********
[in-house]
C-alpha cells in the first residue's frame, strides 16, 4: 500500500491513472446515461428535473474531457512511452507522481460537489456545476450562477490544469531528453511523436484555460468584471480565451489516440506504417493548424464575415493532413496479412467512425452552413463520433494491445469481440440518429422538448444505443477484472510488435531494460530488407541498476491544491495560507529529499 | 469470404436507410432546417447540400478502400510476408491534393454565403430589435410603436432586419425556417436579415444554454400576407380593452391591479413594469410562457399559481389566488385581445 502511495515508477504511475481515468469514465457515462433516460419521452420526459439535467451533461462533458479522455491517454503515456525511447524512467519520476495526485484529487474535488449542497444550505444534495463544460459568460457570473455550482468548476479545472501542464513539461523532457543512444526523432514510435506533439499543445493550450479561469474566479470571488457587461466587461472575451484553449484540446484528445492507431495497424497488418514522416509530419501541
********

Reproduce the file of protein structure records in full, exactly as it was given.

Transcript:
[in-house]
C-alpha cells in the first residue's frame, strides 16, 4: 500500500491513472446515461428535473474531457512511452507522481460537489456545476450562477490544469531528453511523436484555460468584471480565451489516440506504417493548424464575415493532413496479412467512425452552413463520433494491445469481440440518429422538448444505443477484472510488435531494460530488407541498476491544491495560507529529499 | 469470404436507410432546417447540400478502400510476408491534393454565403430589435410603436432586419425556417436579415444554454400576407380593452391591479413594469410562457399559481389566488385581445 502511495515508477504511475481515468469514465457515462433516460419521452420526459439535467451533461462533458479522455491517454503515456525511447524512467519520476495526485484529487474535488449542497444550505444534495463544460459568460457570473455550482468548476479545472501542464513539461523532457543512444526523432514510435506533439499543445493550450479561469474566479470571488457587461466587461472575451484553449484540446484528445492507431495497424497488418514522416509530419501541